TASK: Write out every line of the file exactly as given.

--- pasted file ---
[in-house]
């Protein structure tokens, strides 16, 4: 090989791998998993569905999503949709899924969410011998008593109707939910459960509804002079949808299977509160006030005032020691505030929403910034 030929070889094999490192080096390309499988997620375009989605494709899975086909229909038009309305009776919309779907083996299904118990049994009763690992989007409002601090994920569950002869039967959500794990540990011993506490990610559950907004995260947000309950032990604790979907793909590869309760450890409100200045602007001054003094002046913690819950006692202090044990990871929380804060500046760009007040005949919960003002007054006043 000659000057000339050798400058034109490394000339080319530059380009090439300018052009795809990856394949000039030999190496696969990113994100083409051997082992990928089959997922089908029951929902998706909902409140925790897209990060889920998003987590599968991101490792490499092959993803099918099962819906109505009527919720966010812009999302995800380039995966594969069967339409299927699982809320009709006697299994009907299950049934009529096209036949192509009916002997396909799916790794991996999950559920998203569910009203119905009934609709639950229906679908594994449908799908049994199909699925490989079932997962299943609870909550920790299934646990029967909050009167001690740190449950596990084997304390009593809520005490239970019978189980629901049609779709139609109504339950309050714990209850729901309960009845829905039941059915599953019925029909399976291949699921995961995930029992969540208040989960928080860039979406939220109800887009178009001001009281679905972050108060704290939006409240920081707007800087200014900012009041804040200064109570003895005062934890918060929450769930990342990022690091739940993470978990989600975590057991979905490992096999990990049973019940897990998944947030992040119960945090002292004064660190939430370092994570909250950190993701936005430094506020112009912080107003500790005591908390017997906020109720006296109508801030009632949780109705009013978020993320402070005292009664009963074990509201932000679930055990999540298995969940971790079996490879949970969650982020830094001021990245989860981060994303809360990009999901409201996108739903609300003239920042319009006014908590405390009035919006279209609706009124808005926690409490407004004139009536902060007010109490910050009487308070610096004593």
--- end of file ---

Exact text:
[in-house]
């Protein structure tokens, strides 16, 4: 090989791998998993569905999503949709899924969410011998008593109707939910459960509804002079949808299977509160006030005032020691505030929403910034 030929070889094999490192080096390309499988997620375009989605494709899975086909229909038009309305009776919309779907083996299904118990049994009763690992989007409002601090994920569950002869039967959500794990540990011993506490990610559950907004995260947000309950032990604790979907793909590869309760450890409100200045602007001054003094002046913690819950006692202090044990990871929380804060500046760009007040005949919960003002007054006043 000659000057000339050798400058034109490394000339080319530059380009090439300018052009795809990856394949000039030999190496696969990113994100083409051997082992990928089959997922089908029951929902998706909902409140925790897209990060889920998003987590599968991101490792490499092959993803099918099962819906109505009527919720966010812009999302995800380039995966594969069967339409299927699982809320009709006697299994009907299950049934009529096209036949192509009916002997396909799916790794991996999950559920998203569910009203119905009934609709639950229906679908594994449908799908049994199909699925490989079932997962299943609870909550920790299934646990029967909050009167001690740190449950596990084997304390009593809520005490239970019978189980629901049609779709139609109504339950309050714990209850729901309960009845829905039941059915599953019925029909399976291949699921995961995930029992969540208040989960928080860039979406939220109800887009178009001001009281679905972050108060704290939006409240920081707007800087200014900012009041804040200064109570003895005062934890918060929450769930990342990022690091739940993470978990989600975590057991979905490992096999990990049973019940897990998944947030992040119960945090002292004064660190939430370092994570909250950190993701936005430094506020112009912080107003500790005591908390017997906020109720006296109508801030009632949780109705009013978020993320402070005292009664009963074990509201932000679930055990999540298995969940971790079996490879949970969650982020830094001021990245989860981060994303809360990009999901409201996108739903609300003239920042319009006014908590405390009035919006279209609706009124808005926690409490407004004139009536902060007010109490910050009487308070610096004593």